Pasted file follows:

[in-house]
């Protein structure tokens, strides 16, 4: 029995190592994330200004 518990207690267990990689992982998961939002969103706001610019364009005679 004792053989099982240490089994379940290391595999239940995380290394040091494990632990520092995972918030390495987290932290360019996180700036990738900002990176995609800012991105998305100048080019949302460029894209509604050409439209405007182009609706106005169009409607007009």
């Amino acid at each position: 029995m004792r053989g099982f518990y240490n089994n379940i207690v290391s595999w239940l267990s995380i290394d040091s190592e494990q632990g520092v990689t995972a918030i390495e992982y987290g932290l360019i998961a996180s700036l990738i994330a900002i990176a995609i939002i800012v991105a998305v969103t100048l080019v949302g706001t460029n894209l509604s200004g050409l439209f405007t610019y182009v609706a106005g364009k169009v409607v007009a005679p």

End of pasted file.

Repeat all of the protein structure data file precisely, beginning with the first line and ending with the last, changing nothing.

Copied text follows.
[in-house]
């Protein structure tokens, strides 16, 4: 029995190592994330200004 518990207690267990990689992982998961939002969103706001610019364009005679 004792053989099982240490089994379940290391595999239940995380290394040091494990632990520092995972918030390495987290932290360019996180700036990738900002990176995609800012991105998305100048080019949302460029894209509604050409439209405007182009609706106005169009409607007009």
């Amino acid at each position: 029995m004792r053989g099982f518990y240490n089994n379940i207690v290391s595999w239940l267990s995380i290394d040091s190592e494990q632990g520092v990689t995972a918030i390495e992982y987290g932290l360019i998961a996180s700036l990738i994330a900002i990176a995609i939002i800012v991105a998305v969103t100048l080019v949302g706001t460029n894209l509604s200004g050409l439209f405007t610019y182009v609706a106005g364009k169009v409607v007009a005679p």